Apple came under scrutiny this week after reports about a loophole in iOS that could enable rogue apps to access a user's entire photo library and copying the data to a remote server without any notice. Making matters worst the news came weeks after the revelation that Path and other popular iOS apps were accessing and copying people's address book information without their knowledge.
Well, it turns out iOS is not alone -- at least on one of these cases. According to a follow up investigation by The New York Times, by design Android apps do not need permission to get a user's photos, and as long as an app has the right to go to the Internet, it can copy those photos to a remote server without asking.
To demonstrate the loophole, Ralph Gootee, an Android developer and chief technology officer of software company Loupe, put together a test application that's supposed to be a simple timer. Upon installation the app asks for permision to access the Internet, but says nothing about photos. Then, when the app is launched and a timer is set, it goes into the photo library and posts the most recent image onto a public photo-sharing site.
There have been no reports of any Android apps actually doing this, but it's still worth taking this loophole seriously. After all, what business does a timer app have sorting through your photos without asking?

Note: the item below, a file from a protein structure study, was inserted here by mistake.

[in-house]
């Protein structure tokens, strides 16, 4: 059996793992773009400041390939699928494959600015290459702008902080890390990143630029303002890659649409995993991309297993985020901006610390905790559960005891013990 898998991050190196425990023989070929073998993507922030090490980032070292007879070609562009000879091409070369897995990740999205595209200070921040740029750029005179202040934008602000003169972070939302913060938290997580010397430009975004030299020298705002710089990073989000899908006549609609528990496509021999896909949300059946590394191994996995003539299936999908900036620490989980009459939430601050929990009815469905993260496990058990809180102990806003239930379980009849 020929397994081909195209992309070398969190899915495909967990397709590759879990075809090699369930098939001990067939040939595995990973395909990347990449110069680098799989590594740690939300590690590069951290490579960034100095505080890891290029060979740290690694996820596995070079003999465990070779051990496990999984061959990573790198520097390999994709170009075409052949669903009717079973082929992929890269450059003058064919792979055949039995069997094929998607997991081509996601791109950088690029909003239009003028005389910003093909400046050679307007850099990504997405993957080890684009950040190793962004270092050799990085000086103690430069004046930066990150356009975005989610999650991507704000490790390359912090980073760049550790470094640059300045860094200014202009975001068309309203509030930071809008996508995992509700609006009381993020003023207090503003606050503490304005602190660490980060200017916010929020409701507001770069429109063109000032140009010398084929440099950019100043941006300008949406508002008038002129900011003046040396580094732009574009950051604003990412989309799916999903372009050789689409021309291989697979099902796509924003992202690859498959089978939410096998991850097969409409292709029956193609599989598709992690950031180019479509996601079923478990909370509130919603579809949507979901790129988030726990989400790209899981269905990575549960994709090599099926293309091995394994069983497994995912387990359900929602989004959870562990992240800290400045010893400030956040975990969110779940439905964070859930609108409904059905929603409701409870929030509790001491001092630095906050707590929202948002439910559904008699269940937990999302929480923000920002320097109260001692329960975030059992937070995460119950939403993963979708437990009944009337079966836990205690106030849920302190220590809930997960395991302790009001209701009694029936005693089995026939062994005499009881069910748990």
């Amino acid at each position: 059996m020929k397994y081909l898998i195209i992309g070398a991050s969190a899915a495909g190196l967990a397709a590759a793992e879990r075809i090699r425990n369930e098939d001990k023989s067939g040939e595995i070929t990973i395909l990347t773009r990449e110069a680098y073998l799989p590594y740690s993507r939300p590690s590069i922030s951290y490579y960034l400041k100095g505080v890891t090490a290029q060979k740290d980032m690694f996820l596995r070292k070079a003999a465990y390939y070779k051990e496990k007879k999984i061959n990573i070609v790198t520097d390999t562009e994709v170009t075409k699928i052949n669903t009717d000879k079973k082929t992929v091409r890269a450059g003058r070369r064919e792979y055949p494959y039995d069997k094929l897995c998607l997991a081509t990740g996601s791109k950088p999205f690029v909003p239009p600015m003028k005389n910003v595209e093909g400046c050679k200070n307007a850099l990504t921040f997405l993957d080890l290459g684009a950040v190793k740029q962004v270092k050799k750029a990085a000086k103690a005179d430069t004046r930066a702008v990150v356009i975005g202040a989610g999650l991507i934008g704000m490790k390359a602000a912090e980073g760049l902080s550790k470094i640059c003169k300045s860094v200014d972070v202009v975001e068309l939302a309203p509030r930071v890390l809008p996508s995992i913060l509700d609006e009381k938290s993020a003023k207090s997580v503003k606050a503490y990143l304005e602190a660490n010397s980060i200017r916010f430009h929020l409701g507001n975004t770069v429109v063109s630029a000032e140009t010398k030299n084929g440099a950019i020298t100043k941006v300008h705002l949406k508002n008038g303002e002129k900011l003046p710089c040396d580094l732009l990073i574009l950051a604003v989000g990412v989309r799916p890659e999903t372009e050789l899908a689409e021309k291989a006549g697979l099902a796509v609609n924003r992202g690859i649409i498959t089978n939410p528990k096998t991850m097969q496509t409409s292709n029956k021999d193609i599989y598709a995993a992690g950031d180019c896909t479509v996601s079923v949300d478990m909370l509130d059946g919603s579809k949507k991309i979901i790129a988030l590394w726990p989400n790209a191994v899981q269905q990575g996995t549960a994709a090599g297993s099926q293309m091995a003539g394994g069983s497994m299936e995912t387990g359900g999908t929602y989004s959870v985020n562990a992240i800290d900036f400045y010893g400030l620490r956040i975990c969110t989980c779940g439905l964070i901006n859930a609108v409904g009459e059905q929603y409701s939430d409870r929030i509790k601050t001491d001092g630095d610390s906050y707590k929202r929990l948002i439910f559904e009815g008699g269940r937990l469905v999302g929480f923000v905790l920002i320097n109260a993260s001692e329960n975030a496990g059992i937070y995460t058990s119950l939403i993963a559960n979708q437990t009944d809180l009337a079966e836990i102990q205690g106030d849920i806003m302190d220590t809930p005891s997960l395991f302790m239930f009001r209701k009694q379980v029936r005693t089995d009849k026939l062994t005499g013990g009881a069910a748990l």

According to a Google spokesperson, the lack of photo restrictions was a design choice related to the way early Android phones stored data. "We originally designed the Android photos file system similar to those of other computing platforms like Windows and Mac OS. At the time, images were stored on a SD card, making it easy for someone to remove the SD card from a phone and put it in a computer to view or transfer those images."
The company said that as phones and tablets have evolved to rely more on built-in, non-removable memory, they'll have to take another look at this and will consider adding restrictions to access images.
Google added that they also have a policy of removing apps from the Android Market that improperly access personal data, something that they highlighted recently with the introduction of Bouncer.
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